DELIMITING SPECIES USING MULTILOCUS DATA: DIAGNOSING CRYPTIC DIVERSITY IN THE SOUTHERN CAVEFISH, TYPHLICHTHYS SUBTERRANEUS (TELEOSTEI: AMBLYOPSIDAE)
Article first published online: 1 NOV 2011
© 2011 The Author(s). Evolution© 2011 The Society for the Study of Evolution.
Volume 66, Issue 3, pages 846–866, March 2012
How to Cite
Niemiller, M. L., Near, T. J. and Fitzpatrick, B. M. (2012), DELIMITING SPECIES USING MULTILOCUS DATA: DIAGNOSING CRYPTIC DIVERSITY IN THE SOUTHERN CAVEFISH, TYPHLICHTHYS SUBTERRANEUS (TELEOSTEI: AMBLYOPSIDAE). Evolution, 66: 846–866. doi: 10.1111/j.1558-5646.2011.01480.x
- Issue published online: 1 MAR 2012
- Article first published online: 1 NOV 2011
- Accepted manuscript online: 11 OCT 2011 10:30AM EST
- Received June 17, 2011, Accepted September 25, 2011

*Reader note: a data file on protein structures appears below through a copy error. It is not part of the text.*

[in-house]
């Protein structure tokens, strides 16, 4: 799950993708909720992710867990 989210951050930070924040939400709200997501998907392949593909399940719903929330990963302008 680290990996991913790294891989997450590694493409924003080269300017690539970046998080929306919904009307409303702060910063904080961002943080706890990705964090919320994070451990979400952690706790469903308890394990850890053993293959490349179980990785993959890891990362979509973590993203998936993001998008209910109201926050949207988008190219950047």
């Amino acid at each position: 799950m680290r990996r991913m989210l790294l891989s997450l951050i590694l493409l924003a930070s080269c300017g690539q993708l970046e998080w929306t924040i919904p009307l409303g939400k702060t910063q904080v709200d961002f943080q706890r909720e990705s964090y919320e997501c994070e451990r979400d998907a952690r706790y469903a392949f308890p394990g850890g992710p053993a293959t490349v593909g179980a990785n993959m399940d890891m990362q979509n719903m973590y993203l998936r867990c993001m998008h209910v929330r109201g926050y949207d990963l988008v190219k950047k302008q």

- species tree;
A major challenge facing biodiversity conservation and management is that a significant portion of species diversity remains undiscovered or undescribed. This is particularly evident in subterranean animals in which species delimitation based on morphology is difficult because differentiation is often obscured by phenotypic convergence. Multilocus genetic data constitute a valuable source of information for species delimitation in such organisms, but until recently, few methods were available to objectively test species delimitation hypotheses using genetic data. Here, we use recently developed methods for discovering and testing species boundaries and relationships using a multilocus dataset in a widely distributed subterranean teleost fish, Typhlichthys subterraneus, endemic to Eastern North America. We provide evidence that species diversity in T. subterraneus is currently underestimated and that the picture of a single, widely distributed species is not supported. Rather, several morphologically cryptic lineages comprise the diversity in this clade, including support for the recognition of T. eigenmanni. The high number of cryptic species in Typhlichthys highlights the utility of multilocus genetic data in delimiting species, particularly in lineages that exhibit slight morphological disparity, such as subterranean organisms. However, results depend on sampling of individuals and loci; this issue needs further study.